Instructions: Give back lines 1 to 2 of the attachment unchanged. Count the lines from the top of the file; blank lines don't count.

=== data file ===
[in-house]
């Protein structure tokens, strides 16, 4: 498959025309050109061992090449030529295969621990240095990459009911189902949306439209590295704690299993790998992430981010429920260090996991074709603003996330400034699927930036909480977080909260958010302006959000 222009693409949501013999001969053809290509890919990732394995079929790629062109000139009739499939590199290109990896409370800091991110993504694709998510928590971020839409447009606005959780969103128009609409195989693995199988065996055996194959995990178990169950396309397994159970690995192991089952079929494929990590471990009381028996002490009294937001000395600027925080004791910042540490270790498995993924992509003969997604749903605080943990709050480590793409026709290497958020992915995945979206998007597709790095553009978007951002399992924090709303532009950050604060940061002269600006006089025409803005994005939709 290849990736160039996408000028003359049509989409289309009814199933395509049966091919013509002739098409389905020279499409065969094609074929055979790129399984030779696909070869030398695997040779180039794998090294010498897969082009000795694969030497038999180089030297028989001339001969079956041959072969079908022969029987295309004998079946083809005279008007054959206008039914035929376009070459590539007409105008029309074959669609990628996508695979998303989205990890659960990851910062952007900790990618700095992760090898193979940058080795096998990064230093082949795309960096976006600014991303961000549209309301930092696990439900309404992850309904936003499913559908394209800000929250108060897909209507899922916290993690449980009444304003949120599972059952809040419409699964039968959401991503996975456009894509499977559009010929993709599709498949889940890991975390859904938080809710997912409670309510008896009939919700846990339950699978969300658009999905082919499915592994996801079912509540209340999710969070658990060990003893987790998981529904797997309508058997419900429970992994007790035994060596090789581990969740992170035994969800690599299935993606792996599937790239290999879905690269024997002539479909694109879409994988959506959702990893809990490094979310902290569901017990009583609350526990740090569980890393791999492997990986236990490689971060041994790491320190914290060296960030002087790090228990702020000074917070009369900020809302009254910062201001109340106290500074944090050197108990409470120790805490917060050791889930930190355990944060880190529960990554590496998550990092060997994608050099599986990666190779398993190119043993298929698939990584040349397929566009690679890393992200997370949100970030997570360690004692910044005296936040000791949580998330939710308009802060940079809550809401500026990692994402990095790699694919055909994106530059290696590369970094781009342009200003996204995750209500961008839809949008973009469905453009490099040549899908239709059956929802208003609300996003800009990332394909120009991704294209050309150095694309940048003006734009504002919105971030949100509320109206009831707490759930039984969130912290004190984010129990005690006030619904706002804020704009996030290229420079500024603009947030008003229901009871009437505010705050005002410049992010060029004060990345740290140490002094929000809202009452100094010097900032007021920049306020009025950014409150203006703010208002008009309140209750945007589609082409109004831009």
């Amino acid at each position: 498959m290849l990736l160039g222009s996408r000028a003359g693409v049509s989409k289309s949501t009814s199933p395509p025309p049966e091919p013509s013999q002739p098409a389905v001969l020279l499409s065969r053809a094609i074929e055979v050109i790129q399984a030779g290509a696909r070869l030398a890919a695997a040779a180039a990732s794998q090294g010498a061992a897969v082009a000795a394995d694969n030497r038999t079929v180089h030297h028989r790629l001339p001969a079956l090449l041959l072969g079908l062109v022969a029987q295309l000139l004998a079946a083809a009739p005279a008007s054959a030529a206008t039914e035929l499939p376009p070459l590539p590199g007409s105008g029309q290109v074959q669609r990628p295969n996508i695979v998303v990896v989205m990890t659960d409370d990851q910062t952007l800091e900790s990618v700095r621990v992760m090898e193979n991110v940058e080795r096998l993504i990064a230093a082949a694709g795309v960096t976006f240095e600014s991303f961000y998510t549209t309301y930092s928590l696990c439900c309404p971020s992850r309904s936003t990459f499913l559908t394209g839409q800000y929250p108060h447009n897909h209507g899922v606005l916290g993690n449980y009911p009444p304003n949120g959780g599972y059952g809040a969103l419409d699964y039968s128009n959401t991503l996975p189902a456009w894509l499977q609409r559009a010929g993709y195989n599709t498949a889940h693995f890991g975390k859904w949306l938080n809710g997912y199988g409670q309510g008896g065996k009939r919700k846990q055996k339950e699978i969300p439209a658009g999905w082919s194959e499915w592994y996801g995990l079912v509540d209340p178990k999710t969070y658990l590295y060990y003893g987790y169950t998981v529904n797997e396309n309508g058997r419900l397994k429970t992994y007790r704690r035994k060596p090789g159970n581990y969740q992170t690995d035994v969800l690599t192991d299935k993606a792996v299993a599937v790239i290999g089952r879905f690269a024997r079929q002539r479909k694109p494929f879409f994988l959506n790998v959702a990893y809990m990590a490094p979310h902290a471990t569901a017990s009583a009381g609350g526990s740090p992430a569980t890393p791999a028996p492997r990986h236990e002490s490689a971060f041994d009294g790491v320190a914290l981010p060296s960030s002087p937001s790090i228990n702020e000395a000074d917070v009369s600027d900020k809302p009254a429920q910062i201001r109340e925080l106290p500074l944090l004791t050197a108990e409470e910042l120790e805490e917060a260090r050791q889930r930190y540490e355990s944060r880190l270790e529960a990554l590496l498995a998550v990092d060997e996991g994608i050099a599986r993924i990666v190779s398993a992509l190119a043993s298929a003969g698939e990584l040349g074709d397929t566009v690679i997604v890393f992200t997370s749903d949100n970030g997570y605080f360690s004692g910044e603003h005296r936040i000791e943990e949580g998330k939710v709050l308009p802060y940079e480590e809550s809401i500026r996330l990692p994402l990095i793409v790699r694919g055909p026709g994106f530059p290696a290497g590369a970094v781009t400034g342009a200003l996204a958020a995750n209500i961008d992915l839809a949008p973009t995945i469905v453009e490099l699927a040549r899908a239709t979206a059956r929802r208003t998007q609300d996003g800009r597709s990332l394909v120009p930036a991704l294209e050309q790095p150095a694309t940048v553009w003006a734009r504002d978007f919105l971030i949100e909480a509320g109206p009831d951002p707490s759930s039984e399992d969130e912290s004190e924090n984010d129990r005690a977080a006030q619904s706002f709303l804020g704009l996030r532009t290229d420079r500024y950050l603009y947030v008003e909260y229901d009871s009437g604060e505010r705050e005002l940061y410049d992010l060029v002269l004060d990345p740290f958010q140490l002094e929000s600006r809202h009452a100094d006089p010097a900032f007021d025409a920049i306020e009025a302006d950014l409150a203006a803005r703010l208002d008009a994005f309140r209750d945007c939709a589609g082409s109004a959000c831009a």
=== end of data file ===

[in-house]
């Protein structure tokens, strides 16, 4: 498959025309050109061992090449030529295969621990240095990459009911189902949306439209590295704690299993790998992430981010429920260090996991074709603003996330400034699927930036909480977080909260958010302006959000 222009693409949501013999001969053809290509890919990732394995079929790629062109000139009739499939590199290109990896409370800091991110993504694709998510928590971020839409447009606005959780969103128009609409195989693995199988065996055996194959995990178990169950396309397994159970690995192991089952079929494929990590471990009381028996002490009294937001000395600027925080004791910042540490270790498995993924992509003969997604749903605080943990709050480590793409026709290497958020992915995945979206998007597709790095553009978007951002399992924090709303532009950050604060940061002269600006006089025409803005994005939709 290849990736160039996408000028003359049509989409289309009814199933395509049966091919013509002739098409389905020279499409065969094609074929055979790129399984030779696909070869030398695997040779180039794998090294010498897969082009000795694969030497038999180089030297028989001339001969079956041959072969079908022969029987295309004998079946083809005279008007054959206008039914035929376009070459590539007409105008029309074959669609990628996508695979998303989205990890659960990851910062952007900790990618700095992760090898193979940058080795096998990064230093082949795309960096976006600014991303961000549209309301930092696990439900309404992850309904936003499913559908394209800000929250108060897909209507899922916290993690449980009444304003949120599972059952809040419409699964039968959401991503996975456009894509499977559009010929993709599709498949889940890991975390859904938080809710997912409670309510008896009939919700846990339950699978969300658009999905082919499915592994996801079912509540209340999710969070658990060990003893987790998981529904797997309508058997419900429970992994007790035994060596090789581990969740992170035994969800690599299935993606792996599937790239290999879905690269024997002539479909694109879409994988959506959702990893809990490094979310902290569901017990009583609350526990740090569980890393791999492997990986236990490689971060041994790491320190914290060296960030002087790090228990702020000074917070009369900020809302009254910062201001109340106290500074944090050197108990409470120790805490917060050791889930930190355990944060880190529960990554590496998550990092060997994608050099599986990666190779398993190119043993298929698939990584040349397929566009690679890393992200997370949100970030997570360690004692910044005296936040000791949580998330939710308009802060940079809550809401500026990692994402990095790699694919055909994106530059290696590369970094781009342009200003996204995750209500961008839809949008973009469905453009490099040549899908239709059956929802208003609300996003800009990332394909120009991704294209050309150095694309940048003006734009504002919105971030949100509320109206009831707490759930039984969130912290004190984010129990005690006030619904706002804020704009996030290229420079500024603009947030008003229901009871009437505010705050005002410049992010060029004060990345740290140490002094929000809202009452100094010097900032007021920049306020009025950014409150203006703010208002008009309140209750945007589609082409109004831009």